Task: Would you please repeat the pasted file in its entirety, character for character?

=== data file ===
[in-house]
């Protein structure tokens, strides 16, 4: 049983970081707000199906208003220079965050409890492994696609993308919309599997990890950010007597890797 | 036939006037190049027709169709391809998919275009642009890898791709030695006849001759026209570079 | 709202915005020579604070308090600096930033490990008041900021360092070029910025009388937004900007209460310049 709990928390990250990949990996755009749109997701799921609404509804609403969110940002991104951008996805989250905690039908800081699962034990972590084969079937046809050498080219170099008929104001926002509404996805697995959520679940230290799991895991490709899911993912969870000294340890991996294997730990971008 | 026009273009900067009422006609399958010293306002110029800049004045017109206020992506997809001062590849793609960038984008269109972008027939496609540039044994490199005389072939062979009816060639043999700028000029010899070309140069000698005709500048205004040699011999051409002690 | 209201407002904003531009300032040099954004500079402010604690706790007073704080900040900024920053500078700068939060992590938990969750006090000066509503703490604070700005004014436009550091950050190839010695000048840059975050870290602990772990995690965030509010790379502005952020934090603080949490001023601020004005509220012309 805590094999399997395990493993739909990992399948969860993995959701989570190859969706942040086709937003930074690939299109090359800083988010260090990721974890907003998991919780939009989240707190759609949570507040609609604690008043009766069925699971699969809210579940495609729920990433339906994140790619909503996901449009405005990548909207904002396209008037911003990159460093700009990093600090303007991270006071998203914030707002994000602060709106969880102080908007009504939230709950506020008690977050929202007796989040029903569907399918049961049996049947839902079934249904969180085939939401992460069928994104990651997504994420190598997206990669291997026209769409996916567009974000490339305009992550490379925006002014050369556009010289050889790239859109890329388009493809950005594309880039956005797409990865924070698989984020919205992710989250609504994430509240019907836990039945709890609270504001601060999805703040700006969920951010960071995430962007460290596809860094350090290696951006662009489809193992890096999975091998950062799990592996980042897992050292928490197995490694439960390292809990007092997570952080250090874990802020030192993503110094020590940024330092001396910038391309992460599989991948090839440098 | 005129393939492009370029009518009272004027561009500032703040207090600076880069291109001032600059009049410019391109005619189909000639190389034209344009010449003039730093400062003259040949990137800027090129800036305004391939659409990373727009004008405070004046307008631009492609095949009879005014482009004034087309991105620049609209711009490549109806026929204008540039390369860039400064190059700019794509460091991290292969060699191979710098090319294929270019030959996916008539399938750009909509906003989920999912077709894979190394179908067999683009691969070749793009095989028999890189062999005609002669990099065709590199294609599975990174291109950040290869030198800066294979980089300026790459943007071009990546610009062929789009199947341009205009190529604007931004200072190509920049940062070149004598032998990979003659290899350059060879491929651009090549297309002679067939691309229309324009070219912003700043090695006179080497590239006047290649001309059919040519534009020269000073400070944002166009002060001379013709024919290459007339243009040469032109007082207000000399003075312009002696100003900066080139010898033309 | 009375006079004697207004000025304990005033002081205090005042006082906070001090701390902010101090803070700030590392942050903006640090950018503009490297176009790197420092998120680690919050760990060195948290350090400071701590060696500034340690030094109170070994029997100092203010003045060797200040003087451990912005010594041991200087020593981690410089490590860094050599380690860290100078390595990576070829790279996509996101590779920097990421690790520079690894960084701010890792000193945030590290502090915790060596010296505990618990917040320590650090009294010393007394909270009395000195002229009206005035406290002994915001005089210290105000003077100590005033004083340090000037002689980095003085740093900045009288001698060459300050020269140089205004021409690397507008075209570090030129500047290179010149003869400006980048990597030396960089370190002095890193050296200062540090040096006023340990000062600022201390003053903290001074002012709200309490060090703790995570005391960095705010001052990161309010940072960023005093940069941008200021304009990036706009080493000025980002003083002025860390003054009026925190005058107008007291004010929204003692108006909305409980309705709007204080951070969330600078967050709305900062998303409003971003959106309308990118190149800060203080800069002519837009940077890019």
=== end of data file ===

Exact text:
[in-house]
């Protein structure tokens, strides 16, 4: 049983970081707000199906208003220079965050409890492994696609993308919309599997990890950010007597890797 | 036939006037190049027709169709391809998919275009642009890898791709030695006849001759026209570079 | 709202915005020579604070308090600096930033490990008041900021360092070029910025009388937004900007209460310049 709990928390990250990949990996755009749109997701799921609404509804609403969110940002991104951008996805989250905690039908800081699962034990972590084969079937046809050498080219170099008929104001926002509404996805697995959520679940230290799991895991490709899911993912969870000294340890991996294997730990971008 | 026009273009900067009422006609399958010293306002110029800049004045017109206020992506997809001062590849793609960038984008269109972008027939496609540039044994490199005389072939062979009816060639043999700028000029010899070309140069000698005709500048205004040699011999051409002690 | 209201407002904003531009300032040099954004500079402010604690706790007073704080900040900024920053500078700068939060992590938990969750006090000066509503703490604070700005004014436009550091950050190839010695000048840059975050870290602990772990995690965030509010790379502005952020934090603080949490001023601020004005509220012309 805590094999399997395990493993739909990992399948969860993995959701989570190859969706942040086709937003930074690939299109090359800083988010260090990721974890907003998991919780939009989240707190759609949570507040609609604690008043009766069925699971699969809210579940495609729920990433339906994140790619909503996901449009405005990548909207904002396209008037911003990159460093700009990093600090303007991270006071998203914030707002994000602060709106969880102080908007009504939230709950506020008690977050929202007796989040029903569907399918049961049996049947839902079934249904969180085939939401992460069928994104990651997504994420190598997206990669291997026209769409996916567009974000490339305009992550490379925006002014050369556009010289050889790239859109890329388009493809950005594309880039956005797409990865924070698989984020919205992710989250609504994430509240019907836990039945709890609270504001601060999805703040700006969920951010960071995430962007460290596809860094350090290696951006662009489809193992890096999975091998950062799990592996980042897992050292928490197995490694439960390292809990007092997570952080250090874990802020030192993503110094020590940024330092001396910038391309992460599989991948090839440098 | 005129393939492009370029009518009272004027561009500032703040207090600076880069291109001032600059009049410019391109005619189909000639190389034209344009010449003039730093400062003259040949990137800027090129800036305004391939659409990373727009004008405070004046307008631009492609095949009879005014482009004034087309991105620049609209711009490549109806026929204008540039390369860039400064190059700019794509460091991290292969060699191979710098090319294929270019030959996916008539399938750009909509906003989920999912077709894979190394179908067999683009691969070749793009095989028999890189062999005609002669990099065709590199294609599975990174291109950040290869030198800066294979980089300026790459943007071009990546610009062929789009199947341009205009190529604007931004200072190509920049940062070149004598032998990979003659290899350059060879491929651009090549297309002679067939691309229309324009070219912003700043090695006179080497590239006047290649001309059919040519534009020269000073400070944002166009002060001379013709024919290459007339243009040469032109007082207000000399003075312009002696100003900066080139010898033309 | 009375006079004697207004000025304990005033002081205090005042006082906070001090701390902010101090803070700030590392942050903006640090950018503009490297176009790197420092998120680690919050760990060195948290350090400071701590060696500034340690030094109170070994029997100092203010003045060797200040003087451990912005010594041991200087020593981690410089490590860094050599380690860290100078390595990576070829790279996509996101590779920097990421690790520079690894960084701010890792000193945030590290502090915790060596010296505990618990917040320590650090009294010393007394909270009395000195002229009206005035406290002994915001005089210290105000003077100590005033004083340090000037002689980095003085740093900045009288001698060459300050020269140089205004021409690397507008075209570090030129500047290179010149003869400006980048990597030396960089370190002095890193050296200062540090040096006023340990000062600022201390003053903290001074002012709200309490060090703790995570005391960095705010001052990161309010940072960023005093940069941008200021304009990036706009080493000025980002003083002025860390003054009026925190005058107008007291004010929204003692108006909305409980309705709007204080951070969330600078967050709305900062998303409003971003959106309308990118190149800060203080800069002519837009940077890019």